David M. Farmer
Inst. of Ocean Sci., P.O. Box 6000, Sidney, BC V8L 4B2, Canada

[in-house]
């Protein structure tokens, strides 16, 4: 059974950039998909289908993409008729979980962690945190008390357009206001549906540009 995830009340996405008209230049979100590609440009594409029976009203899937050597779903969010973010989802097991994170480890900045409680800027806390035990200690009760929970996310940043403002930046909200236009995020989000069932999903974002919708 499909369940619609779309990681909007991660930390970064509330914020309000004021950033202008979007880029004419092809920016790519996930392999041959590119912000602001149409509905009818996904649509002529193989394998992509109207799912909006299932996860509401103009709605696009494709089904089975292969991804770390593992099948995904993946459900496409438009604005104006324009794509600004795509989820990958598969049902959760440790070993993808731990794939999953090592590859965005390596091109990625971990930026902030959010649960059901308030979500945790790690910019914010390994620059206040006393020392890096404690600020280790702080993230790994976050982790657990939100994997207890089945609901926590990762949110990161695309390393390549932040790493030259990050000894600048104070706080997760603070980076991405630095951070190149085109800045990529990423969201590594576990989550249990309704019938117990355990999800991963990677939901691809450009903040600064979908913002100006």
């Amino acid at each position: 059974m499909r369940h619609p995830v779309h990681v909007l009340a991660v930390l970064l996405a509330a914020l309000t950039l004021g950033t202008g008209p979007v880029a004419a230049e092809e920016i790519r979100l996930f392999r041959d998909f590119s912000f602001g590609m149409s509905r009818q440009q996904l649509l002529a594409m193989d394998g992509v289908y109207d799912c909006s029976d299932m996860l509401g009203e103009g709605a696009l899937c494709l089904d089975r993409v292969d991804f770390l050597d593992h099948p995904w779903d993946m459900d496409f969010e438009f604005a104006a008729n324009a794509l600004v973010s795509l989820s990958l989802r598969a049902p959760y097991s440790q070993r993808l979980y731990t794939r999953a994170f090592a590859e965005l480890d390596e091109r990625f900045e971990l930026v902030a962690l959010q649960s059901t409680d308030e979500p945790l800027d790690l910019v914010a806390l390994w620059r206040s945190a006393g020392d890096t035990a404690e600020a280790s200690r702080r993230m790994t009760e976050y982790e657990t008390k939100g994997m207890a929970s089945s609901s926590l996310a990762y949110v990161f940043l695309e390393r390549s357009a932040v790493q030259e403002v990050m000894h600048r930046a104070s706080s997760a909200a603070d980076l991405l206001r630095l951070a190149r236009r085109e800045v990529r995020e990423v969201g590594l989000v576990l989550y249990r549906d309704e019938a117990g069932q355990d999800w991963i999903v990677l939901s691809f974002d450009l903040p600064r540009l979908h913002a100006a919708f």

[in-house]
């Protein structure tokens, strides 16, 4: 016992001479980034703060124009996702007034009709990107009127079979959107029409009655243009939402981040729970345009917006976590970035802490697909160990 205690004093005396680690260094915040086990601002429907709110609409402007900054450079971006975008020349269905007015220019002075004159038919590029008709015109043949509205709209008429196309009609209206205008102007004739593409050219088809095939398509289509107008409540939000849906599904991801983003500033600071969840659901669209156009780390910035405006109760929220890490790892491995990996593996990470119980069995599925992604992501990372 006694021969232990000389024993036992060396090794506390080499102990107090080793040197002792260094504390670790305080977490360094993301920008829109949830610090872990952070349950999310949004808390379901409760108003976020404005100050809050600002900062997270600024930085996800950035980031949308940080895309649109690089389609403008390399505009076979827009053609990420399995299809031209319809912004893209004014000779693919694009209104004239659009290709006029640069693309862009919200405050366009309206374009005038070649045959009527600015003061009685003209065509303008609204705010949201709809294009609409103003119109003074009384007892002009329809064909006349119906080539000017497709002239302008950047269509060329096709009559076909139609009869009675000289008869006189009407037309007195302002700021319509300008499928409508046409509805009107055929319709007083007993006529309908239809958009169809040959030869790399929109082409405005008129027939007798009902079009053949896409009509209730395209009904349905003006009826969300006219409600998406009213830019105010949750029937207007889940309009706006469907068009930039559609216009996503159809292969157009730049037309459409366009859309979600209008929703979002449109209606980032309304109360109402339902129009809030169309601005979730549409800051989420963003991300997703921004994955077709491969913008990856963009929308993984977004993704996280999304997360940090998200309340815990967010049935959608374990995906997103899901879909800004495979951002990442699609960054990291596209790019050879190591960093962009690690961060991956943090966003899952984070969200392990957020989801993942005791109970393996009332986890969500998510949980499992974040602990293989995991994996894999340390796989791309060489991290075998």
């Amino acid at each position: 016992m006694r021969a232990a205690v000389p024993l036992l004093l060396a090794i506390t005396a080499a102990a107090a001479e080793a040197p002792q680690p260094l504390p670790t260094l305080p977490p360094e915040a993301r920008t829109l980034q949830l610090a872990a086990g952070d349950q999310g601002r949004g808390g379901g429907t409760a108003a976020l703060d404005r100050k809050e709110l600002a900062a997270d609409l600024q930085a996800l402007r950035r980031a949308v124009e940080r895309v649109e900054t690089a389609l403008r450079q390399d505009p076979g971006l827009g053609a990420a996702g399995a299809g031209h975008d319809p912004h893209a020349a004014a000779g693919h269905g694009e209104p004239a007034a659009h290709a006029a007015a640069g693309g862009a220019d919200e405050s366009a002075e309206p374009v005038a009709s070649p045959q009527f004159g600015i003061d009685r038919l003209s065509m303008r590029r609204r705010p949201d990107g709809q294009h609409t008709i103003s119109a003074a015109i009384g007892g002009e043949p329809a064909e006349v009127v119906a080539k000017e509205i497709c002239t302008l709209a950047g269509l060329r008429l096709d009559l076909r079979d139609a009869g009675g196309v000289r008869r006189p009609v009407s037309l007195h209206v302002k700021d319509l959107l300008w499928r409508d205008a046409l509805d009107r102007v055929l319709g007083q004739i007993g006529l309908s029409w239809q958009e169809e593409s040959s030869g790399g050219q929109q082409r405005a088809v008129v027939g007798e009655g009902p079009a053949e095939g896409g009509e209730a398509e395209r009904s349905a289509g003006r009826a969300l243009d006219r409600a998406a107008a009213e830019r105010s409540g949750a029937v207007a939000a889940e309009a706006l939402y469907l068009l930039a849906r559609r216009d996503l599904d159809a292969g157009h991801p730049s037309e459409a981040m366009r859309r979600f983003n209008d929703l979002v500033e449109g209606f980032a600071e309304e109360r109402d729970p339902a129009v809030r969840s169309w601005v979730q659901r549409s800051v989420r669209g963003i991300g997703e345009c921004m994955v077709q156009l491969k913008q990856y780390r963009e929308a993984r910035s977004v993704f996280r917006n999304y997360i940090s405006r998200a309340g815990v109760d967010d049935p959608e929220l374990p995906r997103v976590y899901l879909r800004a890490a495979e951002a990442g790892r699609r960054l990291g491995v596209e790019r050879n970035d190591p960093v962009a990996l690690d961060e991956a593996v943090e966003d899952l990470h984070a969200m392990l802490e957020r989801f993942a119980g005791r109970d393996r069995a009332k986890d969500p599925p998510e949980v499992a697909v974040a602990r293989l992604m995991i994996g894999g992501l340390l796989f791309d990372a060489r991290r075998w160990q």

As sea ice responds to environmental forcing, it deforms leading to the storage of strain energy. When mechanical failure occurs, most of this energy is dissipated through fracturing, but a small portion radiates as seismic and acoustic waves. These waves provide useful signals for sensing the failure process in the ice. In a recent ice mechanics experiment conducted north of Prudhoe Bay (SIMI '94), a large number of ice failure events were observed using geophone and hydrophone arrays. Preliminary results are presented, including a large-scale tensile fracture test and naturally occurring sounds near a closing lead. For the artificial fracture, the acoustic signals allow determination of cracking rate, fracture advance, and crack propagation velocities. The overall crack propagation speed is estimated to be of order 50 m s[sup -1]; maximum cracking activities occur prior to peak loading. In the second data set, the naturally occurring stick-slip process was observed as two ice sheets moved against each other in a closing lead. A wide range of frequencies can occur simultaneously representing different components of the sliding and slipping mechanisms.